A NEW book documenting the experiences of Western Australian World War II signals personnel from initial enlistment all the way through to active service in New Guinea and Borneo has just been released ahead of Anzac Day.
The book draws heavily on a manuscript prepared by the late Lance Corporal Cecil Sainsbury, a long-time Applecross resident, who fought on the Kokoda Trail to establish a communications line across the Owen Stanley Range.
Lance Cpl Sainsbury details the establishment of a 249ha Melville training camp on the site now occupied by Sir Frederick Samson Park in 1940.
“It was so far out in the sticks many had never been there before,” he wrote.
“Some recall the temperature was around 95-100 degrees (35-38 C) on the old scale and when they reached the camp area it consisted of nothing but gum trees, black sand and flies.”
The camp was large enough to house 12,000 troops from a number of different units, most of which were later deployed first to Fremantle, Albany and Victoria before eventually joining theatres in the South Pacific or Middle East.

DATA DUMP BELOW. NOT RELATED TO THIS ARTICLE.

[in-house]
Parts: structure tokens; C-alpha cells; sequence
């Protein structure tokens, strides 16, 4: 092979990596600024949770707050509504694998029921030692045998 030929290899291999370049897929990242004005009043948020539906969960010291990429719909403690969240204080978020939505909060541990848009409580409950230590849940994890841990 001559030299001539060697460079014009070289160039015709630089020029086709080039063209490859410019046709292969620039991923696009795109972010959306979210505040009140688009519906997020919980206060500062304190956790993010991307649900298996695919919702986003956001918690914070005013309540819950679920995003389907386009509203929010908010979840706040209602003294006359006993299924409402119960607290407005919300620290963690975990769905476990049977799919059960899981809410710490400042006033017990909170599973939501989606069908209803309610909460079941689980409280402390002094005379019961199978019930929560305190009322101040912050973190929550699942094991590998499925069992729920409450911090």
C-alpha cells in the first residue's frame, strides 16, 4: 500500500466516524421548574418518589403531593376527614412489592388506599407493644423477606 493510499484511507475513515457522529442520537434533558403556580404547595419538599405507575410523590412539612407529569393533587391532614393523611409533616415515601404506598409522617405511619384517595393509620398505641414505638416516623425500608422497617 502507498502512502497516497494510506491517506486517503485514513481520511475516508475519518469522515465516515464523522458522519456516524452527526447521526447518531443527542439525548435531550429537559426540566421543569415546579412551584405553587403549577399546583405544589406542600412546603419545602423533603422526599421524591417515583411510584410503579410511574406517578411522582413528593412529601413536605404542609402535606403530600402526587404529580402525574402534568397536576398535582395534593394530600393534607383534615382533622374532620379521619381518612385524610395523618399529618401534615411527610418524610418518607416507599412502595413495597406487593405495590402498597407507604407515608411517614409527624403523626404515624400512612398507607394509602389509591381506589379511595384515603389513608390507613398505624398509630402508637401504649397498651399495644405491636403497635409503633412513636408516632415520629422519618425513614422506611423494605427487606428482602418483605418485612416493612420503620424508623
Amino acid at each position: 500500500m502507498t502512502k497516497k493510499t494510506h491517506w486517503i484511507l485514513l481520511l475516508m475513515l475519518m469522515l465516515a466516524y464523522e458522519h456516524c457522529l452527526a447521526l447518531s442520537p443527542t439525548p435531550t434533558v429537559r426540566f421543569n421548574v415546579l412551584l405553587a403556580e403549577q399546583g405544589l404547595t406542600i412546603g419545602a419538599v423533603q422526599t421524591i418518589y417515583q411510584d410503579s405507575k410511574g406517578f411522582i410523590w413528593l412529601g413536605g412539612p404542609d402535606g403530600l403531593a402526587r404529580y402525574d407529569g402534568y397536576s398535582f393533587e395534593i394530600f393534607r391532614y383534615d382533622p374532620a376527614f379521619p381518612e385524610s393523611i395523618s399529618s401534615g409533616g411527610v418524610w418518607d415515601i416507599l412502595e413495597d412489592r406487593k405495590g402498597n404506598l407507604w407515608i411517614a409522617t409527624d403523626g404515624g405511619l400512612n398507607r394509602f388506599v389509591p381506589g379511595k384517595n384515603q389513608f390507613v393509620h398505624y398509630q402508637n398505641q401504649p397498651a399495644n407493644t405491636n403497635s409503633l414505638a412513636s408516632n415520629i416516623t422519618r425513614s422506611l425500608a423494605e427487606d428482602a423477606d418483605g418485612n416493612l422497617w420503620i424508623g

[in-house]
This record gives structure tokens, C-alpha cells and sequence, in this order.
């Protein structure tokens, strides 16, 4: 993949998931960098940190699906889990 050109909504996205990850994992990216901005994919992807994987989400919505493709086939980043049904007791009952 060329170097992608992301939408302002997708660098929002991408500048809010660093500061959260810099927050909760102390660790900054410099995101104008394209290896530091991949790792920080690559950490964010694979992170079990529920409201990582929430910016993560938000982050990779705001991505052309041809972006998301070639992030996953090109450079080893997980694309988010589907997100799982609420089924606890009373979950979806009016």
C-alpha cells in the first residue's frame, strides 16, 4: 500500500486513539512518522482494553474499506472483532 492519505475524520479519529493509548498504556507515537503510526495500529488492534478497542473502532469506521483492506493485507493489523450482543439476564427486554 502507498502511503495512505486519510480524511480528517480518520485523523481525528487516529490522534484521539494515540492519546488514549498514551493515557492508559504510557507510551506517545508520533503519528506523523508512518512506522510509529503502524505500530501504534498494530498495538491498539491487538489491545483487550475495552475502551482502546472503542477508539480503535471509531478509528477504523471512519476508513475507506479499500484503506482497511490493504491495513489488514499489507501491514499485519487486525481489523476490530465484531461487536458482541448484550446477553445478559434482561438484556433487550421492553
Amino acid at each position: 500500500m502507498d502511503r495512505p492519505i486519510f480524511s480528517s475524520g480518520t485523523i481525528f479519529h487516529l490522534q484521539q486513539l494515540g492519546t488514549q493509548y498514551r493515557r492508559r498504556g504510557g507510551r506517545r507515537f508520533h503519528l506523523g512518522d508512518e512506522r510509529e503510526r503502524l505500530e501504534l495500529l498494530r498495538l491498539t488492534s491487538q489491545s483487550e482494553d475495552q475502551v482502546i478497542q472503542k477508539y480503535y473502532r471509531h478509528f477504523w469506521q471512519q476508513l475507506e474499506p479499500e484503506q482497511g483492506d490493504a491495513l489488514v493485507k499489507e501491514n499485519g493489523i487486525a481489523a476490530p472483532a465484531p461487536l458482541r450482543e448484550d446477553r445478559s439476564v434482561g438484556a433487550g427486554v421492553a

Royal Australian Signals Association WA member Les Emery said many people did not realise just how close World War II came to Western Australia.
“From an Australian perspective the west coast was quite long and vulnerable,” he said.
“Remembering of course that the US Navy had a fleet of submarines based in Fremantle and that Garden Island was not the naval base it is today.
“German and Japanese shipping particularly used to come pretty close to Fremantle as it sailed south and there are records of German raiders all down the west coast, including of course the Kormoran which sunk the HMAS Sydney.”
Deployed with frontline troops, signallers have played an integral role in every theatre of war Australia has been involved in from the Second Boer War all the way through to modern engagements in Afghanistan and Iraq, as well as peace keeping missions all around the world.
“Initially during World War II WA signallers were responsible for communications between Garden Island and Rottnest and then down at Albany,” Mr Emery said.
“When the war in New Guinea was heating up many of them were sent north over the Kokoda Trail and laid communication lines from Port Moresby all the way to the north coast of New Guinea.
“They were in the thick of the fighting because the Japanese were trying to make sure they couldn’t establish communications.
“After that they also moved across to Borneo. Sometimes signallers are not recognised for being part of the fighting but they saw a lot of action.”
The book is the brainchild of former Signals officer Major Graham Donley who edited the manuscripts of Lance Cpl Sainsbury and other contributors.
Anyone interested in obtaining a copy of the book can contact Mr Emery on 0407 190 860 or at firstname.lastname@example.org.